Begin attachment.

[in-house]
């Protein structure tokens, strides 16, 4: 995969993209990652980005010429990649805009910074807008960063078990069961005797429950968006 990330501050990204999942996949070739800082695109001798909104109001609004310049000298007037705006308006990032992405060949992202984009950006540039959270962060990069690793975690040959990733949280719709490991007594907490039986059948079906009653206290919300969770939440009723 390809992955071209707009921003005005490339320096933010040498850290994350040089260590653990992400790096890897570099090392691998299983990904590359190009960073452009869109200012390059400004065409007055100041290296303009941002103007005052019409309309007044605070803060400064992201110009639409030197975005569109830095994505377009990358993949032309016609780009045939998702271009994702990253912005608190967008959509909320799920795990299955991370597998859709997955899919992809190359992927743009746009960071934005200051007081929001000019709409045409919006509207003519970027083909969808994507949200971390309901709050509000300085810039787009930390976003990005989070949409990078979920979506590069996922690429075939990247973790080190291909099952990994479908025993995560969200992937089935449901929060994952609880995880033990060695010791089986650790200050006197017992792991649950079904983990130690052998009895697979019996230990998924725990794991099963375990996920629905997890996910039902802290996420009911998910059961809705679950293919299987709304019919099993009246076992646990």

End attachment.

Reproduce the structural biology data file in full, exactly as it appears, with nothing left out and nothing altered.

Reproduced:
[in-house]
């Protein structure tokens, strides 16, 4: 995969993209990652980005010429990649805009910074807008960063078990069961005797429950968006 990330501050990204999942996949070739800082695109001798909104109001609004310049000298007037705006308006990032992405060949992202984009950006540039959270962060990069690793975690040959990733949280719709490991007594907490039986059948079906009653206290919300969770939440009723 390809992955071209707009921003005005490339320096933010040498850290994350040089260590653990992400790096890897570099090392691998299983990904590359190009960073452009869109200012390059400004065409007055100041290296303009941002103007005052019409309309007044605070803060400064992201110009639409030197975005569109830095994505377009990358993949032309016609780009045939998702271009994702990253912005608190967008959509909320799920795990299955991370597998859709997955899919992809190359992927743009746009960071934005200051007081929001000019709409045409919006509207003519970027083909969808994507949200971390309901709050509000300085810039787009930390976003990005989070949409990078979920979506590069996922690429075939990247973790080190291909099952990994479908025993995560969200992937089935449901929060994952609880995880033990060695010791089986650790200050006197017992792991649950079904983990130690052998009895697979019996230990998924725990794991099963375990996920629905997890996910039902802290996420009911998910059961809705679950293919299987709304019919099993009246076992646990």